Smith stopped annuity payment disbursements to “beneficiaries under contracts” with the DSU Foundation as per the terms of the order for court supervised dissolution of the organization.
On Feb. 15, Michelle Donarski, a shareholder with Anderson, Bottrell, Sanden & Thompson Law Firm of Fargo and a legal representative for members of the Bosch family, sent a letter to Smith noting the family had not received the annuity payments due on Jan. 1 of this year.
The letter states the family members received the first annuity payments on that date in 2013 and in the subsequent two years. However, the brief states, the family anticipates the payments will “no longer be forthcoming.”
“Accordingly,” the brief states, “the Bosch Families seek rescission of their warranty deeds for the gifted apartment buildings due to lack of consideration.”
The brief concludes with the agreement of the Bosch family members to restore the foundation by returning the annuity payments the family received in the last three years. In return, the family requested the net rents received on the gifted apartment property from 2009 to the present.
In addition to the family, First International Bank and Trust of Watford City has also filed an objection to the “free and clear” sale of the Bosch building.
The objection filed on March 1 by First International’s legal representative, Jon Brakke of the Vogel Law Firm, states the bank holds first-position mortgages on the apartment building and is owed a total of $8 million in debts by the foundation.
A conditional objection filed by Brakke on March 10 stated “escrow of the net proceeds from sale of the Bosch Apartments will result in unnecessary interest accrual” on the foundation’s debt.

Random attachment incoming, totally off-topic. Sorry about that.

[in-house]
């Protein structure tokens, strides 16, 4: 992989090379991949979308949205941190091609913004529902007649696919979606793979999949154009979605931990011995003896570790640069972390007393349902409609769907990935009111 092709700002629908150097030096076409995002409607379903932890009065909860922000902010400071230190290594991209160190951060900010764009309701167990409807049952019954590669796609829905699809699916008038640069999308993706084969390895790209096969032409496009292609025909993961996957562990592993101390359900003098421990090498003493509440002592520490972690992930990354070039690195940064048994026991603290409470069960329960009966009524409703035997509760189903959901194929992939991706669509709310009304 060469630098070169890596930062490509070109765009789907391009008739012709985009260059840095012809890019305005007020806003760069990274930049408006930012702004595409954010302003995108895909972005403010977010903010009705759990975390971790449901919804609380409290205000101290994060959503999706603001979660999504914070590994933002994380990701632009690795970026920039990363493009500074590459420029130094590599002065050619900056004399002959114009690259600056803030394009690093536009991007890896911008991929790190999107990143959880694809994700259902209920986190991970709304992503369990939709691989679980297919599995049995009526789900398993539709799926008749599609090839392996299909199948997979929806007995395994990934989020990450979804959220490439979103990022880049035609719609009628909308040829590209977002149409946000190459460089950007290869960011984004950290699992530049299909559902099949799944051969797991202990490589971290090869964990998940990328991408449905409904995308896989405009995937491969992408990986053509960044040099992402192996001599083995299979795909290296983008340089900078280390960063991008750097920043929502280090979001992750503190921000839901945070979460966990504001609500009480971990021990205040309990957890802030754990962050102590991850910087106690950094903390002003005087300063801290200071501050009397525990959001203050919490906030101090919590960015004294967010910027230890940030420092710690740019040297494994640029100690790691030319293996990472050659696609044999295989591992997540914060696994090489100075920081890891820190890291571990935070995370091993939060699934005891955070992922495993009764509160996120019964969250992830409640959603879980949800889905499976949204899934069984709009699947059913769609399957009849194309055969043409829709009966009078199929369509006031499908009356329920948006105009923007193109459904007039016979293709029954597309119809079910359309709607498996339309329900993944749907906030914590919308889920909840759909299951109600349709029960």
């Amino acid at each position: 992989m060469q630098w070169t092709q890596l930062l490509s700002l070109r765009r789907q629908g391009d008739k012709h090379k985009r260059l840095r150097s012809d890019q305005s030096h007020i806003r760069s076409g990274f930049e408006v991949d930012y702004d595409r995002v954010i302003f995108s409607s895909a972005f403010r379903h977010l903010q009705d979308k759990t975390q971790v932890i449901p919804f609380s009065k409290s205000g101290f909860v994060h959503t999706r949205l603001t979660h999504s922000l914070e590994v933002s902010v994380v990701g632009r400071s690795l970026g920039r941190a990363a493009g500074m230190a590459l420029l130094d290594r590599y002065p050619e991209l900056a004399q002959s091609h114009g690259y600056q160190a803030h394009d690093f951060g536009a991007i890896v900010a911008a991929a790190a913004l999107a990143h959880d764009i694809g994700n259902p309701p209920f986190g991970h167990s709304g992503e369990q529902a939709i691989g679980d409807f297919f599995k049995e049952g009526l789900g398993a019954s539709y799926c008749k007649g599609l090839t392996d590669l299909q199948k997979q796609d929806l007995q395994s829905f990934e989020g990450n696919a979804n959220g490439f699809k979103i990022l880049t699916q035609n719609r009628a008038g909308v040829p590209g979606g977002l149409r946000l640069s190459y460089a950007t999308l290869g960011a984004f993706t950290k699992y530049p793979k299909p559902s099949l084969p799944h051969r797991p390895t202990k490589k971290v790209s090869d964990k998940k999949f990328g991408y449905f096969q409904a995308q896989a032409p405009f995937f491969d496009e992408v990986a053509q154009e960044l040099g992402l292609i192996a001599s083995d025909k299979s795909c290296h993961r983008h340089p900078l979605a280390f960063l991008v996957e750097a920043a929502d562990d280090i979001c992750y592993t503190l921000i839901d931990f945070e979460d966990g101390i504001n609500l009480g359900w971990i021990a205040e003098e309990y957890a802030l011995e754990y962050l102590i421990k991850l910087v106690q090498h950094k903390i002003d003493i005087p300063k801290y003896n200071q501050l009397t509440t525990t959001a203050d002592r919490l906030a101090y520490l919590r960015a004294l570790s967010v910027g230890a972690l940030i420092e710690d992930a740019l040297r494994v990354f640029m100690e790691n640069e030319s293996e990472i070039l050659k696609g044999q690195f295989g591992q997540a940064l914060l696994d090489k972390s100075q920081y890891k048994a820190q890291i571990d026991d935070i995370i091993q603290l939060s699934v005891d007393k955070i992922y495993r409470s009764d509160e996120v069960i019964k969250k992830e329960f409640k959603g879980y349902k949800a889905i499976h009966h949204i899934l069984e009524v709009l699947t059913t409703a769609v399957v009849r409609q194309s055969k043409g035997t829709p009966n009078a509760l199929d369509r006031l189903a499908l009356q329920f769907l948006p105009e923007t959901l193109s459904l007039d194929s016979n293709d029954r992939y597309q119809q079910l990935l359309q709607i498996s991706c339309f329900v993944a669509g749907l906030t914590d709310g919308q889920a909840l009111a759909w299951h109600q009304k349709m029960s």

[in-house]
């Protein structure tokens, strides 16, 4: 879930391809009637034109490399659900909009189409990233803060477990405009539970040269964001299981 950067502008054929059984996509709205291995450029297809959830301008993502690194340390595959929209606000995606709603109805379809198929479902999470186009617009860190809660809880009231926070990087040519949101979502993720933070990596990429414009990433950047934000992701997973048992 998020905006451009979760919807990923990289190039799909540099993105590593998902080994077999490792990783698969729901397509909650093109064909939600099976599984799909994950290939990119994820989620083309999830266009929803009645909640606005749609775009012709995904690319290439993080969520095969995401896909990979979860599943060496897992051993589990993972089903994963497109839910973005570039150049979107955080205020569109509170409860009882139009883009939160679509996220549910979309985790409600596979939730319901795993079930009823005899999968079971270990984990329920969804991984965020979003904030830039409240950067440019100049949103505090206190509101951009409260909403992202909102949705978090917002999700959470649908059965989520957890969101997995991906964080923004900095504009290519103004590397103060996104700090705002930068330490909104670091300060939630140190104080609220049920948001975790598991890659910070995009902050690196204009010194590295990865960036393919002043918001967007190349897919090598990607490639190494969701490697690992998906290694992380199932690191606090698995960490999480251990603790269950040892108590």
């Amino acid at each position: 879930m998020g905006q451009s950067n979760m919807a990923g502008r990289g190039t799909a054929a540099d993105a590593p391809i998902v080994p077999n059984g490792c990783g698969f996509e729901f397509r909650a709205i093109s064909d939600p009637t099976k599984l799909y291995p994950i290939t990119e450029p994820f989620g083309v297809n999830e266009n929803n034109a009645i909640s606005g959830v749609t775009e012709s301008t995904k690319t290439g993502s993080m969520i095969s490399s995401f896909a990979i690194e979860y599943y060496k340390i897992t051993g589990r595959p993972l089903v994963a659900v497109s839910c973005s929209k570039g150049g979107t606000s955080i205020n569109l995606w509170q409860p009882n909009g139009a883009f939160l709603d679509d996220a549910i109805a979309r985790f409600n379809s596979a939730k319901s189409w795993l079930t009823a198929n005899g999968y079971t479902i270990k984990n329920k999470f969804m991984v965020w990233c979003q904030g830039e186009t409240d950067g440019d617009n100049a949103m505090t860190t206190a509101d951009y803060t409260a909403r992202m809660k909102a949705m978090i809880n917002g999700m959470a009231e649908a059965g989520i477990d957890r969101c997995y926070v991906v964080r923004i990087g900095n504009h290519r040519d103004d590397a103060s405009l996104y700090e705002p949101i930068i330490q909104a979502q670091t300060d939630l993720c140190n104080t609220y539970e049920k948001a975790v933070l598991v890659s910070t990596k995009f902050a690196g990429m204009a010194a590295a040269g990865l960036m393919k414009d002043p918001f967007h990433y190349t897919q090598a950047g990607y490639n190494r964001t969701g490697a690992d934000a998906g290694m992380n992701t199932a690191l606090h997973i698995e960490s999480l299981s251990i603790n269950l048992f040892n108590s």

“As a consequence,” the response continues, “the net proceeds from sale of the Bosch Apartments should be disbursed immediately to First International.”
Away from the Bosch Apartments, the proposed sale of the Altringer and Mille properties is also subject to stakeholder disapproval.
Peter Zuger of the Serkland Law Firm, representing former Dickinson developer Granville Brinkman, who won $1.5 million in arbitration against the DSU Foundation last summer, filed a brief in opposition on March 7 to Smith’s motion for approval of the sale of the Miller and Altringer apartments.
In that brief, Zuger objected to the same piece of “free and clear” language and stated Brinkman is the only lien holder on both buildings.
“There is no North Dakota law that allows the Receiver to sell the property free and clear of all liens and encumbrances,” the brief stated.
In the event the motion to sell is approved and the court allows the individual liens to attach to the net proceeds of the sale, the brief states, Brinkman “requests that the lien attaches as of the date of his original judgment” against the foundation, which was filed in March 2014.
A hearing is being held at 1:30 p.m. Thursday, April 21 at the Stark County Courthouse which will allow all objections to the proposed sales to be heard before Southwest District Court Judge William Herauf.
Haffner is a reporter at the Press. Contact him at 701-456-1206 or tweet him at ahaffner1.